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The Role of Livestock in Women's Empowerment and Food Security

Since International Women's Day is coming up, I thought I'd highlight women's role in food security and access to nutrition - a keen interest of mine. We have so far to go still. I just wanted touch upon several ways that nutrient-dense animal foods and women's empowerment go hand-in-hand. We need more understanding of the nuances around farming livestock, food access, and food security. Supporting these areas necessitates supporting women.

#1 Women's Empowerment & Livestock

Owning livestock alleviates poverty. Women make up two-thirds of the world's 600 million, poor livestock farmers. In countries where women cannot own land, they can own livestock. As a result, owning livestock is a source of livelihood for poor, uneducated, unskilled women in rural places. As a result, livestock is a means to economic empowerment for women in much of the world.

According to the UN, women's dairy farming in East Africa provides their children with key nutrients that they would not otherwise have access to. Dairy farming is the principle means of women's income in these countries. It's proven that women who have access to and control livestock assets, improve the health, education and food security of their families.

Owning livestock promotes social equity for women. Women are the main caretakers of local livestock breeds. They play a major role in conserving livestock diversity as well as in small livestock production and marketing.

Studies show that women who own livestock have more respect within their families, share more decision-making, have healthier children, and are able to spend more on food and clothing.

But despite their central role in livestock management, they continue to face constraints and discrimination because of their gender. This leads to poor access to necessary resources, animal health services, technologies, information, as well as limiting their access to markets.

#2 Gender Equality through Livestock

When you realize that half of the world's small farmers are women, keeping them repressed and constrained obviously impacts the entire country's economy, health, and well-being. Gender equality, then, has far-reaching impacts; it's about uplifting all of humanity. According to the UN, if women had the same access as men do to resources, productivity would increase by 30% and the number of poor people in the world would decrease by 17%.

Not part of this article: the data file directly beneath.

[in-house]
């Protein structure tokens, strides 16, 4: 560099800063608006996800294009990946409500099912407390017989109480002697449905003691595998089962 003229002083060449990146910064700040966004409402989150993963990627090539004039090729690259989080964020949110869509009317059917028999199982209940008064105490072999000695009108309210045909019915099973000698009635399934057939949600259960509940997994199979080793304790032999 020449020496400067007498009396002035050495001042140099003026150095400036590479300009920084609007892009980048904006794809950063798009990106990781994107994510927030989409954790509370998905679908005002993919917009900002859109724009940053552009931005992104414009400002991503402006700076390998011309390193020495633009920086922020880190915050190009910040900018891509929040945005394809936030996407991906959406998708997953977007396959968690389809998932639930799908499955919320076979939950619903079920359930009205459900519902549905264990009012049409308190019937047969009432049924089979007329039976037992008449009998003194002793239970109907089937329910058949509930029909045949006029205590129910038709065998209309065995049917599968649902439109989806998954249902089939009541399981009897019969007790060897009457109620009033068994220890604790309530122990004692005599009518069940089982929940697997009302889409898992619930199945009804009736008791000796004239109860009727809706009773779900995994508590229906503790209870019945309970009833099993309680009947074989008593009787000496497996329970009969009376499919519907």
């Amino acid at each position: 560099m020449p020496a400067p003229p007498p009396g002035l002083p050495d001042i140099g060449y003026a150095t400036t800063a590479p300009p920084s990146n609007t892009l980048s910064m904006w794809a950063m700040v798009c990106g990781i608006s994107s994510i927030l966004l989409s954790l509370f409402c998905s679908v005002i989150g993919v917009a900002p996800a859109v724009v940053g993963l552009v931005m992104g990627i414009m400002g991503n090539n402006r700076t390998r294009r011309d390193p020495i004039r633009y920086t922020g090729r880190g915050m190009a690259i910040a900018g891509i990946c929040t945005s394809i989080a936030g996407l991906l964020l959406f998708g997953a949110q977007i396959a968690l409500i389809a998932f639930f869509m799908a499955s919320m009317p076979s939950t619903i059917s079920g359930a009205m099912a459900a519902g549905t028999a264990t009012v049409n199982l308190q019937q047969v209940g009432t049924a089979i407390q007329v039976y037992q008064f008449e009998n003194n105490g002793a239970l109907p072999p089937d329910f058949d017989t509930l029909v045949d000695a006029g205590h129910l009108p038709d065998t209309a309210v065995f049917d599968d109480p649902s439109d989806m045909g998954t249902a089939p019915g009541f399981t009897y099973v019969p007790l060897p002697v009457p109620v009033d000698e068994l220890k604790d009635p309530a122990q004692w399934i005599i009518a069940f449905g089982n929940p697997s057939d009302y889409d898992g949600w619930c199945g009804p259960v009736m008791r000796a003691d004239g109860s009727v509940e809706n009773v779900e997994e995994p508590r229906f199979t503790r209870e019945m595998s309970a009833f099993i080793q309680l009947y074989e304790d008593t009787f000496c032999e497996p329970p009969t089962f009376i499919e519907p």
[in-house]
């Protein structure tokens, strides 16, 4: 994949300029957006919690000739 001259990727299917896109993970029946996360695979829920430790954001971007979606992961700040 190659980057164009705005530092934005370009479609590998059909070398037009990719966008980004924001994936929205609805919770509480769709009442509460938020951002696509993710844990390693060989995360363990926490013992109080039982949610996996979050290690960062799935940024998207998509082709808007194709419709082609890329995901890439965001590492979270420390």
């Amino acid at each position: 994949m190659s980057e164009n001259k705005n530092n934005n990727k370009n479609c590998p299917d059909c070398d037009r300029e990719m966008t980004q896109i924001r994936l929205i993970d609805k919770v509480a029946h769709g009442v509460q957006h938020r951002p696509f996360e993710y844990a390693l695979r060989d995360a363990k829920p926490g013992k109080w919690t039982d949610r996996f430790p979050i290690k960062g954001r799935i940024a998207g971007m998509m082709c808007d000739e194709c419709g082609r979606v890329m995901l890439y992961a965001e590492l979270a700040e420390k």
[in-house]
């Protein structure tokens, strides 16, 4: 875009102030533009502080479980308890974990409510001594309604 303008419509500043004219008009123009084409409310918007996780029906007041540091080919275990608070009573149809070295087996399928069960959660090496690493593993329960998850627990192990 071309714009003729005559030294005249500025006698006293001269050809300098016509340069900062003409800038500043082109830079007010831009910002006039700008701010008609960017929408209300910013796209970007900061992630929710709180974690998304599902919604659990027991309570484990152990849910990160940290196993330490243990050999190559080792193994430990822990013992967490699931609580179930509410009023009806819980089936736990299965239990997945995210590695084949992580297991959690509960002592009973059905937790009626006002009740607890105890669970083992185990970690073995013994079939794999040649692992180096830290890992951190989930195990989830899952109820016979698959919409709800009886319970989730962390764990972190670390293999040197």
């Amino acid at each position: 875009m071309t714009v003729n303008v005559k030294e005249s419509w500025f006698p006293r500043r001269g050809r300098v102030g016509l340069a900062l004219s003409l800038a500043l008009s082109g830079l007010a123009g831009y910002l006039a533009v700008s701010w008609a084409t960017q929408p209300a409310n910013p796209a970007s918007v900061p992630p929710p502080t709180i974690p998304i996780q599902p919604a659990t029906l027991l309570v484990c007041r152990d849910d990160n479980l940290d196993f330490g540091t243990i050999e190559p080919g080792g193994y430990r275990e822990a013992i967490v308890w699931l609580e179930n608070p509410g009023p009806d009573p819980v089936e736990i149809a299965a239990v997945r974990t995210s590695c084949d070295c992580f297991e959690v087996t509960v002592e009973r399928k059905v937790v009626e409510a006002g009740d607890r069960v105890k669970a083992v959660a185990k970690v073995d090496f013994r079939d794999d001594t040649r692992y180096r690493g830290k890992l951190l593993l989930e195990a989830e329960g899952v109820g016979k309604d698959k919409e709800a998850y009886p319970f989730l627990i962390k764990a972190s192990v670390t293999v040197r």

"For a food secure world, invest in women and girls"

So pursuing gender equality, at a policy level, as well as at cultural and local levels, is a necessary and invaluable approach to making agriculture a profitable pursuit for communities. Project Mesha in Bihar, India is one such program with that goal. It trains women to be Pashu Sakhis, "friends of the animals," or, essentially 'goat nurses'. Their training allows them to provide basic health services to goats and other small livestock. Such programs allow economic independence for women and empower women to help themselves and their families - increasing access to healthier, nutrient-dense foods, better opportunities and health outcomes for their children, and more economic stability.

#3 Women & Food Security

Women produce half the world's food. In developing countries they produce 60-80% of the world's food. Yet food insecurity is higher for women (32%) than it is for men (27%) because of gendered norms around ownership, access to credit, and child care constraints. One in three women in the world is anemic and malnutrition in pregnant and nursing women sets up a cycle of poverty, child mortality, lower cognitive functioning, and lower income productivity.

Animal sourced foods such as meat, dairy, and eggs, are nutrient-dense and highly bio-available, leading the World Bank to identify livestock breeding as "pillar of the global food system." When women do have access to finances and livestock, they spend more on household nutrition and education for their children. When they own livestock, they increase the chances that their families will have access to the foundational proteins, vitamins, and minerals from animal foods. This directly relates to woman-and-child food security.

Women’s empowerment and closing the gender gap in agriculture and food systems are essential to eradicating hunger, malnutrition and poverty. It's why the UN says, "for a food secure world, invest in women and girls."

I hope you enjoyed this post. Our world is complex and multifaceted. Don't let the media's oversimplification and misinformation on vital issues ("meat is bad," "cows are destroying the environment") sway you to the wrong conclusions. Please share this post with your friends and family - awareness is always the first step!

Galiè, A., Teufel, N., Korir, L. et al. The Women’s Empowerment in Livestock Index. Soc Indic Res142, 799–825 (2019).

Mian, R. U., et al. (2007). Impact of dairy farming on livelihood of participating women under Grameen Bank in a selected area of Rangpur District in Bangladesh. Indian Journal of Agricultural Economics, 62(902-2016-67385).

Njuki, J. (2022, September 27). "For a food secure world, invest in women and girls." United Nations, Africa Renewal.

"Partner Spotlight: Together, AKF and The Gates Foundation Ask: Can Goats Empower Women?"

Taj, et al. (2012). Livestock development through micro-credit. A hope for poor resource women in rural areas of Faisalabad, Punjab. Journal of Agricultural Research, 50(1), 135-143.

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